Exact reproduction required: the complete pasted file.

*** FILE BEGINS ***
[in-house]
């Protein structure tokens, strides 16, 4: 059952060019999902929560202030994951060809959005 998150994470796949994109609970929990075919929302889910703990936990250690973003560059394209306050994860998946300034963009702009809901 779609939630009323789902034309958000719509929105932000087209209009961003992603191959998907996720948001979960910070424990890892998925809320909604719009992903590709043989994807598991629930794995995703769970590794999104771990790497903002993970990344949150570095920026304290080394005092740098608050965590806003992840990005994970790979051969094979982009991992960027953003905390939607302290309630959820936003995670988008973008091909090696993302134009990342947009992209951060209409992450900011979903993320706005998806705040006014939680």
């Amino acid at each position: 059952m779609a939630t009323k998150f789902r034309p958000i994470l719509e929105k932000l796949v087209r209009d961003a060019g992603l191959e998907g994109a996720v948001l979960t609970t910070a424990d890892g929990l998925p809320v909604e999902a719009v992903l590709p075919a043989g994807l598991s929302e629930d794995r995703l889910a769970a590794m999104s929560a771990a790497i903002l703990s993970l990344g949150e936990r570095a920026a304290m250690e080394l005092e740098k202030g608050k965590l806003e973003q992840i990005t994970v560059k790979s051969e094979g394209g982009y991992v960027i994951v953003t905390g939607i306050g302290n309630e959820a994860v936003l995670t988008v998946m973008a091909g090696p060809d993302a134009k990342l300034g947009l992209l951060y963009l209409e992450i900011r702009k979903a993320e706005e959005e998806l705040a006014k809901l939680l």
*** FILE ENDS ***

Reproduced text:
[in-house]
């Protein structure tokens, strides 16, 4: 059952060019999902929560202030994951060809959005 998150994470796949994109609970929990075919929302889910703990936990250690973003560059394209306050994860998946300034963009702009809901 779609939630009323789902034309958000719509929105932000087209209009961003992603191959998907996720948001979960910070424990890892998925809320909604719009992903590709043989994807598991629930794995995703769970590794999104771990790497903002993970990344949150570095920026304290080394005092740098608050965590806003992840990005994970790979051969094979982009991992960027953003905390939607302290309630959820936003995670988008973008091909090696993302134009990342947009992209951060209409992450900011979903993320706005998806705040006014939680």
């Amino acid at each position: 059952m779609a939630t009323k998150f789902r034309p958000i994470l719509e929105k932000l796949v087209r209009d961003a060019g992603l191959e998907g994109a996720v948001l979960t609970t910070a424990d890892g929990l998925p809320v909604e999902a719009v992903l590709p075919a043989g994807l598991s929302e629930d794995r995703l889910a769970a590794m999104s929560a771990a790497i903002l703990s993970l990344g949150e936990r570095a920026a304290m250690e080394l005092e740098k202030g608050k965590l806003e973003q992840i990005t994970v560059k790979s051969e094979g394209g982009y991992v960027i994951v953003t905390g939607i306050g302290n309630e959820a994860v936003l995670t988008v998946m973008a091909g090696p060809d993302a134009k990342l300034g947009l992209l951060y963009l209409e992450i900011r702009k979903a993320e706005e959005e998806l705040a006014k809901l939680l």